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Webinar: Capture the dark genome – From repeat-expansions to CRISPR unintended mutations

When: June 30, 2020 Time: 3:00 pm

Sequenced genomes retain a surprisingly large number of “dark” regions – sections that have proven difficult to characterise via short-read sequencing and PCR-based approaches.

Potentially valuable information or disease-relevant function of tandem repeats, structural variants, and CG-rich regions is obscured by amplification bias, ambiguous read mapping, or simply the time and cost of alternative techniques.

This webinar will explore a new enrichment method that uses short (~150 bp) detection sequences to indirectly capture target stretches of DNA generating a high-fidelity enriched sample of long regions (>100 kb) that can be used in both short- and long-read targeted sequencing.

This webinar is designed to inspire new ideas and open up new possibilities in your research. Register to learn how indirect sequence capture lets you easily examine disease-related repeats and detect unintended CRISPR edits.


This webinar will last for around 45 minutes and be divided into three parts:

PART 1: Tackling Disease-Related Repeat-Expansion Analysis – Dr. Marzia Rossato, Researcher, Functional Genomic Lab, University of Verona, Italy

Dr. Marzia Rossato will delve into the details concerning clinically relevant “dark genomic regions” and how current sequencing technologies, including short- and long-reads, deal with these regions. Starting with a description of currently available diagnostic tools and what is still missing in standard diagnostics, she focuses on the importance of target enrichment for diagnostics and highlights the optimisation bias of current methods toward short-read sequencing. She then presents the benefits of coupling indirect sequence capture with long-read sequencing to overcome current technology limitations.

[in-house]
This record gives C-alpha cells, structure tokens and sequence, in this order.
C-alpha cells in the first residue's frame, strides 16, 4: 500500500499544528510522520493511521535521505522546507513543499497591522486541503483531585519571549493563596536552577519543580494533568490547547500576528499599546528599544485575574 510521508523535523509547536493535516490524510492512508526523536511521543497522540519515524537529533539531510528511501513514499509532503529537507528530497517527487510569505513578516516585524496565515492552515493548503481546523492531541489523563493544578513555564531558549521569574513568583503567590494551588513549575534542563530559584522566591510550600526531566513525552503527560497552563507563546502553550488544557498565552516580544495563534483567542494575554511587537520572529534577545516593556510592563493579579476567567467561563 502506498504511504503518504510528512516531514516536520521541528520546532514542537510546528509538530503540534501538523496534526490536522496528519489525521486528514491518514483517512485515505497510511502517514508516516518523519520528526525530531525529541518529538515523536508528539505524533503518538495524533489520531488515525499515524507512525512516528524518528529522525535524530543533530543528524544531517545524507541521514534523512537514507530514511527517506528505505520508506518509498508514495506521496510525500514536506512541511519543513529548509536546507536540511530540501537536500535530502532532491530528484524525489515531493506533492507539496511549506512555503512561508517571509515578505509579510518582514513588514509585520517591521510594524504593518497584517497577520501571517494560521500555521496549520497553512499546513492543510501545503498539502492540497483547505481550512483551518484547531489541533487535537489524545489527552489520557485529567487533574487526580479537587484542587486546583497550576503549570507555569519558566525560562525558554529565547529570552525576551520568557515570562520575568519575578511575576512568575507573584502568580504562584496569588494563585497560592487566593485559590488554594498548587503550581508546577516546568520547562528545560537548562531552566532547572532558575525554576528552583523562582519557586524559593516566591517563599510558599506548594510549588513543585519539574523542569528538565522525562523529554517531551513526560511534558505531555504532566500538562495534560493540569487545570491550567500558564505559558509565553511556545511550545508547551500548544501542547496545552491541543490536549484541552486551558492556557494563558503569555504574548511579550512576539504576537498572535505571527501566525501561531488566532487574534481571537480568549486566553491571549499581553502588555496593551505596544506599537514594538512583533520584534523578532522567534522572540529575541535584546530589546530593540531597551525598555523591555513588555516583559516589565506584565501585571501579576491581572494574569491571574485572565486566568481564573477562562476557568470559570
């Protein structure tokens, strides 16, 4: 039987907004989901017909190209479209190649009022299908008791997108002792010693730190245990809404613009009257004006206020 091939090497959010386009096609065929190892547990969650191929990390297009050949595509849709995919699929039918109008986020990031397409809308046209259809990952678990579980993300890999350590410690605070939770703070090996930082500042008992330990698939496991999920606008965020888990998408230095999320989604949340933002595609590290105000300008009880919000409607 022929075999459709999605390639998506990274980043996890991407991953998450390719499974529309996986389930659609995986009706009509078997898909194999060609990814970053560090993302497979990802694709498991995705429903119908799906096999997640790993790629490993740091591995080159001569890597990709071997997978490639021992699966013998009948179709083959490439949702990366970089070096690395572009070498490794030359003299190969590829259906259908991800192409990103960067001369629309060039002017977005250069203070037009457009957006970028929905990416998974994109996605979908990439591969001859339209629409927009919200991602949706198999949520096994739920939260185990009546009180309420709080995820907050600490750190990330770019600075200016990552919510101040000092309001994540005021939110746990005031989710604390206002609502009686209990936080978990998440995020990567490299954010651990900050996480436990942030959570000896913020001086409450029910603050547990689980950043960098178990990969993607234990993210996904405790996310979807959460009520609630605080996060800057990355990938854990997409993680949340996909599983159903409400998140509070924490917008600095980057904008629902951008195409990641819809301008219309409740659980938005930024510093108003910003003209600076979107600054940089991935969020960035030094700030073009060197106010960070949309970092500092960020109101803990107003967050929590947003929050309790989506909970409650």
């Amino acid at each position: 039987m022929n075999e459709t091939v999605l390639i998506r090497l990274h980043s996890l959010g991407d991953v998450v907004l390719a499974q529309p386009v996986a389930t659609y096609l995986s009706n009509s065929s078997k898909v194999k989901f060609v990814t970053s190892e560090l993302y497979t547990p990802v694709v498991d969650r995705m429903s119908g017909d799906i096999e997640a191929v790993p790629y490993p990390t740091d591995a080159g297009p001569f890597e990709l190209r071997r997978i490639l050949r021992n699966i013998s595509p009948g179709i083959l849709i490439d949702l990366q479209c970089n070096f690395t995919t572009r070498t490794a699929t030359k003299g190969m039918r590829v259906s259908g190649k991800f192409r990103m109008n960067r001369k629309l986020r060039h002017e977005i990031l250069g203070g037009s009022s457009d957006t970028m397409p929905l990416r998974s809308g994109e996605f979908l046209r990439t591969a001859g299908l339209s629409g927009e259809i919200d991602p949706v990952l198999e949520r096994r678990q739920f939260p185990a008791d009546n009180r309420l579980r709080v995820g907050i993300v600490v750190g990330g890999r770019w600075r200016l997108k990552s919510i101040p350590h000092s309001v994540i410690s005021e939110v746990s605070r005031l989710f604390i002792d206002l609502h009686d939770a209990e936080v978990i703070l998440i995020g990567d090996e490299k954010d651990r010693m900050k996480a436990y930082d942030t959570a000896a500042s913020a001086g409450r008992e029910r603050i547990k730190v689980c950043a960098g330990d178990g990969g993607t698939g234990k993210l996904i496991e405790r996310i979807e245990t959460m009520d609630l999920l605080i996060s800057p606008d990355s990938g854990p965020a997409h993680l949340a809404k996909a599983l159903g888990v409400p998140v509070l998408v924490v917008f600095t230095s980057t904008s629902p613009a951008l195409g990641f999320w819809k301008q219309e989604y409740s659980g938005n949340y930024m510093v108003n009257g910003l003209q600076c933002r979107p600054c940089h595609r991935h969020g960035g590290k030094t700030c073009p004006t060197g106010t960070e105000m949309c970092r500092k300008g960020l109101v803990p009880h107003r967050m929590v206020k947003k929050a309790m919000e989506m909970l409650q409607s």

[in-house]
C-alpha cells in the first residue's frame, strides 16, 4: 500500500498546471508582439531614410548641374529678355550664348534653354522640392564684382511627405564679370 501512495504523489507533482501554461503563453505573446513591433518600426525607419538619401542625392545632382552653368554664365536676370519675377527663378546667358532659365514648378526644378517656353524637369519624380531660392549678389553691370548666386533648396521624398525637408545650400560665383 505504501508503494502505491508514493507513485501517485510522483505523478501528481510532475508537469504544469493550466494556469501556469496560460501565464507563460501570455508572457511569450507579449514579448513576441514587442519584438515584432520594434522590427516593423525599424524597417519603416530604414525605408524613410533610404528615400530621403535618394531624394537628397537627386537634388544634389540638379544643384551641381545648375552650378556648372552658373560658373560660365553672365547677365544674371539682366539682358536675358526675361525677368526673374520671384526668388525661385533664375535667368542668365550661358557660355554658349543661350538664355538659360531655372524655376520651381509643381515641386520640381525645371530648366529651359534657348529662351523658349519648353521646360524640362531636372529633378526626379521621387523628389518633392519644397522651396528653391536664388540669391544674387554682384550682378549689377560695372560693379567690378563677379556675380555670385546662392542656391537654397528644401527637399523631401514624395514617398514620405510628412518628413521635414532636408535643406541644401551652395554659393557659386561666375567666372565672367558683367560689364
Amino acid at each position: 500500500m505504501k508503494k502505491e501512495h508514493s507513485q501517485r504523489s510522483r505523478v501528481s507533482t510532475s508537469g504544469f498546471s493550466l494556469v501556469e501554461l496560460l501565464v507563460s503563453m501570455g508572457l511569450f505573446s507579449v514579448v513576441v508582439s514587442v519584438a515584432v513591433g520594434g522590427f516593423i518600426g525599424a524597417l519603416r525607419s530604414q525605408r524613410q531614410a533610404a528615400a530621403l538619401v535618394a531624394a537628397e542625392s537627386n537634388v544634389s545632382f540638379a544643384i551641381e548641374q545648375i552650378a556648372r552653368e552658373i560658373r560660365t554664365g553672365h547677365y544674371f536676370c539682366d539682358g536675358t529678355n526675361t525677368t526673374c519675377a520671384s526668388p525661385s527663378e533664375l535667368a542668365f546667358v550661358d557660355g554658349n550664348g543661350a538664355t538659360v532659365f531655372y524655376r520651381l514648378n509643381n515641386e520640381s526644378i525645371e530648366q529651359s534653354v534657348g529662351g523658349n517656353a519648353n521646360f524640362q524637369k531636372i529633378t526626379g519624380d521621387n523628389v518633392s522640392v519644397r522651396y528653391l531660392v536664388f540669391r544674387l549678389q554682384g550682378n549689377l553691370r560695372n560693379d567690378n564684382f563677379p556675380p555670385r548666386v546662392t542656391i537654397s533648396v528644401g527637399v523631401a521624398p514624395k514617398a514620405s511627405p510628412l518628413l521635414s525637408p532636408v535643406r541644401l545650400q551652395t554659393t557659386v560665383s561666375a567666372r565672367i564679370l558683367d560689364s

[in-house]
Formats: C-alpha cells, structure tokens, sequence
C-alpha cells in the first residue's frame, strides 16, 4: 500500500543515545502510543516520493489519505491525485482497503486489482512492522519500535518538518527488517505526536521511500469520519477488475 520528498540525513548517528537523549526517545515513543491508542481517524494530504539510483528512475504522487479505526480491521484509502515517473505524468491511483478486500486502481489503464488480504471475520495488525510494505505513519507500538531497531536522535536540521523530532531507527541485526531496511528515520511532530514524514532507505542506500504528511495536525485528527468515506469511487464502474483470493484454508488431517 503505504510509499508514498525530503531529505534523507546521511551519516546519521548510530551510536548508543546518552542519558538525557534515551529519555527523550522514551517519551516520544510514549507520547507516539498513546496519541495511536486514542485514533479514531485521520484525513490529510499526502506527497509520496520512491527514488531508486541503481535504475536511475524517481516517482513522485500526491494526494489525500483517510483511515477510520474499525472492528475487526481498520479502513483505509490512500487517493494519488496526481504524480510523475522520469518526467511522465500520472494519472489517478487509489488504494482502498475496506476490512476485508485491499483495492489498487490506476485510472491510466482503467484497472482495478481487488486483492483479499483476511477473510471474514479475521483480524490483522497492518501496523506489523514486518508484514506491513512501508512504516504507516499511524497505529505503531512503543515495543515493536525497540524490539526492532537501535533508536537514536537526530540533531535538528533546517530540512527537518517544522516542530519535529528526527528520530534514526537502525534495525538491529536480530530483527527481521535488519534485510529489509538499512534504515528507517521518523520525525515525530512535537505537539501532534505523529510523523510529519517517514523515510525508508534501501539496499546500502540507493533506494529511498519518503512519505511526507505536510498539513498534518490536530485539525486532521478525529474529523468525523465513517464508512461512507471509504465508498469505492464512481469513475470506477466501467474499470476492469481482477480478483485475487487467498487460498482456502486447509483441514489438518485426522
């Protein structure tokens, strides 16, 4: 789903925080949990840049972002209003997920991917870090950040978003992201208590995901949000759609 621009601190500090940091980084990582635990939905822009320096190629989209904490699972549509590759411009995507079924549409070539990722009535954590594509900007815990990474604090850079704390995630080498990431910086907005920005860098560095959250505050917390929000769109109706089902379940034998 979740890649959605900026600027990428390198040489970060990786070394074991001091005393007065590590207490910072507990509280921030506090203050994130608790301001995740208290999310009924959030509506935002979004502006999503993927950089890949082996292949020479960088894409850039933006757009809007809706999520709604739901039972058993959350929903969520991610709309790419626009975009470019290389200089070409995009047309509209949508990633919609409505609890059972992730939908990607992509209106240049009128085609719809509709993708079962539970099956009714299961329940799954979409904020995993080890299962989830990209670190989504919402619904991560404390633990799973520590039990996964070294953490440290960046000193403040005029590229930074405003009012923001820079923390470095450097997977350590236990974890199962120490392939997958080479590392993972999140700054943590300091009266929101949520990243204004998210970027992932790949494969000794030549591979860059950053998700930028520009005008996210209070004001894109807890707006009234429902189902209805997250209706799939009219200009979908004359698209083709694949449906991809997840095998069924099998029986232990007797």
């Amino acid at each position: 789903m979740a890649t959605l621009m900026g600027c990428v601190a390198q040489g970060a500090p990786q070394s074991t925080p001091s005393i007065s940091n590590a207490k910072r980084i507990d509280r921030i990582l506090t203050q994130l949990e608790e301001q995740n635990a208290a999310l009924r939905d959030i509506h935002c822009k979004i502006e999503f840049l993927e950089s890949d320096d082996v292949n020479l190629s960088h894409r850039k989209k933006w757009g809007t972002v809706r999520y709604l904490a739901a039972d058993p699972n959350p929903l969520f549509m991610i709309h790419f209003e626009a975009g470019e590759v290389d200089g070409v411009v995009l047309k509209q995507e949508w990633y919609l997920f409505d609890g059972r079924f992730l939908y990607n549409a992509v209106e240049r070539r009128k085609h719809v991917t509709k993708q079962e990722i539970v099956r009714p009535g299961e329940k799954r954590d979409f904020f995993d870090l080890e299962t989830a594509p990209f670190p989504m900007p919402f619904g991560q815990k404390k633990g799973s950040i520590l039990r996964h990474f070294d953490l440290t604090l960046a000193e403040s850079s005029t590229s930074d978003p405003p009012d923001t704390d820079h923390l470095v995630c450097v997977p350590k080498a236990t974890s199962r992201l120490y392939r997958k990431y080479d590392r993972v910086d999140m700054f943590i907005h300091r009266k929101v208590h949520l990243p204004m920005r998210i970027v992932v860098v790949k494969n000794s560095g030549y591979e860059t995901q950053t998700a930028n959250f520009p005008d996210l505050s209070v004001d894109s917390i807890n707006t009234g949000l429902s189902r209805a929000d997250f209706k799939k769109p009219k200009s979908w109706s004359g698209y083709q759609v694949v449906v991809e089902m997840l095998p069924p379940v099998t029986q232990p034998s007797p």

PART 2: Validation of CRISPR in a 100 kb Region Surrounding the Editing Site – Dr. Peter Mouritzen, Application Development Services, Samplix, Denmark

Dr. Peter Mouritzen will shift the spotlight to describe how indirect sequence capture can identify unintended mutations associated with CRISPR editing. Standard PCR approaches fail to detect these modifications because they focus only on the immediate vicinity of the edit site. By enriching and sequencing long DNA fragments, Dr. Mouritzen’s team was able to scrutinize ~100 kb around the engineered sites. When they used indirect sequence capture with Xdrop™, they detected CRISPR-induced indels in one of 2 characterised alleles, completely missed by gold-standard methods. Dr. Mouritzen gives practical advice on strategies to validate insertions, knock-outs, and candidate off-target events.

PART 3: The Launch of a Grant Program and Q&A

A grant program will be launched during the webinar with a budget of €15,000. For three grant winners, Samplix will perform a pilot service project tackling their specific complex genomic challenge.

There will also be time for Q&A at the end.

What you’ll learn from this webinar

  • How current sequencing technologies deal with “dark” and challenging genomic regions
  • An overview of currently available tools for genetic diagnostics and CRISPR validation
  • Genomic approaches capable of coupling target enrichment and long-read sequencing
  • Principles and outcomes of indirect sequence capture and how it works
  • Details about a €15,000 grant program and the chance to have Samplix run your pilot project with Xdrop™ indirect sequence capture services


This webinar has been made possible with the kind support of our partner, Samplix. We encourage anyone interested in finding out more about the technology discussed in this webinar to visit the Samplix website.

Webinar Registration


Dr. Marzia Rossato, Researcher Dr. Marzia Rossato, Researcher, Researcher, Functional Genomic Lab, University of Verona, Italy

Dr. Peter Mouritzen Dr. Peter Mouritzen, Application Development Services, Samplix, Denmark

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